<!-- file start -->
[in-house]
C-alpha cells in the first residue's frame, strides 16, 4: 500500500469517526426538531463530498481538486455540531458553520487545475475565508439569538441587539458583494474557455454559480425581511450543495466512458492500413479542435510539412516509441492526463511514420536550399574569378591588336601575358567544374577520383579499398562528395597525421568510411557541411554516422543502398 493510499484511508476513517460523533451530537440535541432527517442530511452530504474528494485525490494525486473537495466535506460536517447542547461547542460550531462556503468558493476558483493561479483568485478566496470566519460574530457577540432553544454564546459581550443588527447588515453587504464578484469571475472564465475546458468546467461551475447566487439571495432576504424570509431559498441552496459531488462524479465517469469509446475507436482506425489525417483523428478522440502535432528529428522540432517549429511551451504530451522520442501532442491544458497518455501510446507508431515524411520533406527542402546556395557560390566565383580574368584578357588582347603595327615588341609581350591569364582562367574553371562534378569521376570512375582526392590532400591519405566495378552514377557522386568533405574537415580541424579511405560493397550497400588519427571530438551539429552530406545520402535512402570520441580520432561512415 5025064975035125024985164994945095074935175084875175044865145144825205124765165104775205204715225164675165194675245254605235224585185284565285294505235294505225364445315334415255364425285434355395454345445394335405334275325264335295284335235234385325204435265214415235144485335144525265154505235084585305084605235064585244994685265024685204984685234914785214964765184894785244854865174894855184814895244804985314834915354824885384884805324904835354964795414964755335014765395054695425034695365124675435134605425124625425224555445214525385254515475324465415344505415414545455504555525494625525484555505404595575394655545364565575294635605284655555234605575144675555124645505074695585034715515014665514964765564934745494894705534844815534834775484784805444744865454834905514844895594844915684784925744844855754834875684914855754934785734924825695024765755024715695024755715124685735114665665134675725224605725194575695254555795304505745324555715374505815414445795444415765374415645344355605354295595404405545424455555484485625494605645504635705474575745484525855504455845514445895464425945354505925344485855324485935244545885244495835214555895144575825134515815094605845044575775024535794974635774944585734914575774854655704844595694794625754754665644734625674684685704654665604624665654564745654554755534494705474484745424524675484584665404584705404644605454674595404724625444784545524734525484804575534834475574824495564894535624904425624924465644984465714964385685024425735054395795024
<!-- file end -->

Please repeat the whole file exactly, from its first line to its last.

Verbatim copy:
[in-house]
C-alpha cells in the first residue's frame, strides 16, 4: 500500500469517526426538531463530498481538486455540531458553520487545475475565508439569538441587539458583494474557455454559480425581511450543495466512458492500413479542435510539412516509441492526463511514420536550399574569378591588336601575358567544374577520383579499398562528395597525421568510411557541411554516422543502398 493510499484511508476513517460523533451530537440535541432527517442530511452530504474528494485525490494525486473537495466535506460536517447542547461547542460550531462556503468558493476558483493561479483568485478566496470566519460574530457577540432553544454564546459581550443588527447588515453587504464578484469571475472564465475546458468546467461551475447566487439571495432576504424570509431559498441552496459531488462524479465517469469509446475507436482506425489525417483523428478522440502535432528529428522540432517549429511551451504530451522520442501532442491544458497518455501510446507508431515524411520533406527542402546556395557560390566565383580574368584578357588582347603595327615588341609581350591569364582562367574553371562534378569521376570512375582526392590532400591519405566495378552514377557522386568533405574537415580541424579511405560493397550497400588519427571530438551539429552530406545520402535512402570520441580520432561512415 5025064975035125024985164994945095074935175084875175044865145144825205124765165104775205204715225164675165194675245254605235224585185284565285294505235294505225364445315334415255364425285434355395454345445394335405334275325264335295284335235234385325204435265214415235144485335144525265154505235084585305084605235064585244994685265024685204984685234914785214964765184894785244854865174894855184814895244804985314834915354824885384884805324904835354964795414964755335014765395054695425034695365124675435134605425124625425224555445214525385254515475324465415344505415414545455504555525494625525484555505404595575394655545364565575294635605284655555234605575144675555124645505074695585034715515014665514964765564934745494894705534844815534834775484784805444744865454834905514844895594844915684784925744844855754834875684914855754934785734924825695024765755024715695024755715124685735114665665134675725224605725194575695254555795304505745324555715374505815414445795444415765374415645344355605354295595404405545424455555484485625494605645504635705474575745484525855504455845514445895464425945354505925344485855324485935244545885244495835214555895144575825134515815094605845044575775024535794974635774944585734914575774854655704844595694794625754754665644734625674684685704654665604624665654564745654554755534494705474484745424524675484584665404584705404644605454674595404724625444784545524734525484804575534834475574824495564894535624904425624924465644984465714964385685024425735054395795024